Sunday, 1 July 2012

AUTHOR INTERVIEW & PROMOTION - MARK ADAM KAPLAN



What is your name, where were you born and where do you live now?
Mark Adam Kaplan.  I was born in Staten Island, NY, and currently live just outside of  Cucamonga, CA.

Did you always want to be a writer? If not what did you want to be?
I've written my whole life.  Back in middle school, I'd scribble poems, crumple them up, and throw them into the desk.  I never actually thought anyone would be interested in my writing.

When did you first consider yourself as a "writer"?
I had had some success, produced some of my own plays, made a few short films, been paid as a co-writer, consultant, writer-for-hire, and even wrote a feature film that was a big deal in China, but I never really considered myself a "writer" (read, "having achieved a modicum of success"), until 2009, when Bewrite Books published my first  novel, A THOUSAND BEAUTIES.  Plays and movies are enormously impacted by the other artists who participate in their realization.  This novel was a major piece of work, and completely my own.  It's a beautiful book, and I am quite proud of the prose in it.

Did it take a long time to get your first book published?
The first draft of A THOUSAND BEAUTIES was completed in 2002.  It was published in 2009.  But if you count all of my stage plays and unproduced screenplays, the "real" date might go back as far as 1986.  I'd say that's a long time.

Do you work another job as well as your writing work?
I am a public school teacher in Los Angeles, CA.

What is the name of your latest book, and if you had to summarise it in less than 20 words what would you say?
My most current book is DOWN.  DOWN follows 15-year old Leon Mendoza's struggle to do well enough in school to stay out of lock up.


BLURB from Goodreads


DOWN chronicles Leon Mendoza as he struggles to get his life back together before his upcoming court date. With his father in prison, and his mother in deep depression, Leon is on his own to handle the fallout from his arrest. His homeboys worry that he’ll testify against them, his teachers have little or no pity for his situation, and his mother buries herself in her room all day, or watches novellas, completely closing him out.

But there is hope. A caring teacher, a proactive Probation Officer, a part-time job at a Chinese restaurant, and the attention of a beautiful girl fight to balance out the hand that Heaven dealt Leon.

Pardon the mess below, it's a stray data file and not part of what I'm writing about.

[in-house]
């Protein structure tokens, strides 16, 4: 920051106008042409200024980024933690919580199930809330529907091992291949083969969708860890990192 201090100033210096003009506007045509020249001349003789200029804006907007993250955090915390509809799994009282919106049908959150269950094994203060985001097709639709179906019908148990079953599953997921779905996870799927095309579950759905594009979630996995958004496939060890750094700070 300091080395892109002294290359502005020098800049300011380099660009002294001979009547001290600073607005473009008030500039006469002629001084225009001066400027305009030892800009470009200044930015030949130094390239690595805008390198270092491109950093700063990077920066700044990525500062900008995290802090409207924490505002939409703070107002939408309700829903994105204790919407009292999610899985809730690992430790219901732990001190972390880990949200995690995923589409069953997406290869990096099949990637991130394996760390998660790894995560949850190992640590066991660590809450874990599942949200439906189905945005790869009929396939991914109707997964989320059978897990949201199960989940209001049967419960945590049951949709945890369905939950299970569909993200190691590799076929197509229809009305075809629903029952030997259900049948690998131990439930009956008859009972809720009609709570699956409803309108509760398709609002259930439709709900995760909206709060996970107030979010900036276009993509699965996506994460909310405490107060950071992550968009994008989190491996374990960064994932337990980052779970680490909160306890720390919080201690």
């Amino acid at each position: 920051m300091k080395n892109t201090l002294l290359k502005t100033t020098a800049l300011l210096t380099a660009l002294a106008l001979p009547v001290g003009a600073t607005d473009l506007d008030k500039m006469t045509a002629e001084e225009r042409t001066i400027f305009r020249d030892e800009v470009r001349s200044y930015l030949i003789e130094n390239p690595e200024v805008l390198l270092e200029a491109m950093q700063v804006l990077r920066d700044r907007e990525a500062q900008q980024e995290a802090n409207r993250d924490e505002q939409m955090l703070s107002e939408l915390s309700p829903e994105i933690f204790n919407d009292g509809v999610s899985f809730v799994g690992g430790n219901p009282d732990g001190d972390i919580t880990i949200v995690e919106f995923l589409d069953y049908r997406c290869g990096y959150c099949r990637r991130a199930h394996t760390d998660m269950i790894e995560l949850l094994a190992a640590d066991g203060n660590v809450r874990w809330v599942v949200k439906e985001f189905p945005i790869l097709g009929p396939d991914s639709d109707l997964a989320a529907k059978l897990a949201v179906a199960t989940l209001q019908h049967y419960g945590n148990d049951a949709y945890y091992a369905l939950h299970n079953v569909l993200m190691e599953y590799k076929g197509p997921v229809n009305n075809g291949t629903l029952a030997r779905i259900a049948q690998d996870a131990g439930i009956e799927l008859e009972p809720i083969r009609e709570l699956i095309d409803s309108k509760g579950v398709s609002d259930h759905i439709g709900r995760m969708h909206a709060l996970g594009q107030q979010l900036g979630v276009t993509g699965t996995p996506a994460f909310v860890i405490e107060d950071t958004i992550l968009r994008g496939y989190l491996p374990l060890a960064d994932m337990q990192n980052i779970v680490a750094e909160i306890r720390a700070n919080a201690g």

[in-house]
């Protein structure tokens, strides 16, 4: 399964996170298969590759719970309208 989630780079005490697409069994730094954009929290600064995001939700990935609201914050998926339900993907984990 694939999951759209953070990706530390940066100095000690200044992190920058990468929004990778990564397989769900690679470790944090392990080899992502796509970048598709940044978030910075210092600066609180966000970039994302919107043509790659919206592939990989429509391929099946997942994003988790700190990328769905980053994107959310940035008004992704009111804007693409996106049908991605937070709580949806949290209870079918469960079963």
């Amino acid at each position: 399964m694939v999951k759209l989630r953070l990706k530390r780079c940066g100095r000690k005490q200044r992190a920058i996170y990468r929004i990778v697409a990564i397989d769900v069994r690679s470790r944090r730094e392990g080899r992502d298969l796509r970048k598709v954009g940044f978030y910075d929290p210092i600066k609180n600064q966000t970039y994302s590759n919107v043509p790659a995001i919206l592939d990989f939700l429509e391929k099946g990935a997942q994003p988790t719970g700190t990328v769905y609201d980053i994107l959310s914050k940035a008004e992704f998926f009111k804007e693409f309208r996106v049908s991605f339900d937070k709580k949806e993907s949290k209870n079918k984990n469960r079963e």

Would it be enough to help him avoid his father’s fate? It all comes down to one terrible night, when all of Leon’s worlds collide in an explosion that threatens to take him DOWN.




Who is your publisher? or do you self publish?
Both of my novels, to date, were published by Bewrite Books (www.bewritebooks.net).

Do you have a "lucky charm" or "lucky routine" you follow when waiting for your book to be accepted by a publisher?
No.  Sorry.  With two small children, and a full-time job (with homework), it's difficult to find time to worry about anything else.

How long does it usually take you to write a book, from the original idea to finishing writing it?
A THOUSAND BEAUTIES took about a year and a half to complete (first draft).  DOWN took me about 15 months.  For both of these books, the original ideas simmered in my head for years prior to writing.

Which of your books were easier/harder to write than the others?
A THOUSAND BEAUTIES deals with some very difficult subject matter. It was an emotionally draining process to write it, and the readers seem to agree that it shows.

What can we expect from you in the future?  ie More books of the same genre? Books of a different genre?
Each book I write is unique.  I guess that will make me difficult to "brand".  I enjoy the urban YA genre, and may write another.  Over the course of the last year, I founded a company with an old friend, Glenn Scano, called Monsters Unbound.  We began it with our first picture book, MONSTERS DO UGLY THINGS.  I also completed an Activity eBook for kids aged 4-9, as part of the Monsters Unbound series.  My next book is Romantic Farce, and I have already dipped my toes in its water.

What genre would you place your books into?
Both of the books I have written thus far, would best be characterized as "American Tragedy".

What made you decide to write that genre of book?
I didn't decide to write that genre as much as that is simply the genre that I write.  I enjoy feel-good, Hollywood movies, but feel that the reading experience should offer something different.  Because reading is such an intimate connection with a story, a book must offer different levels of enjoyment, the visceral and the intellectual.

Do you have a favourite out of the books you have written? If so why is it your favourite?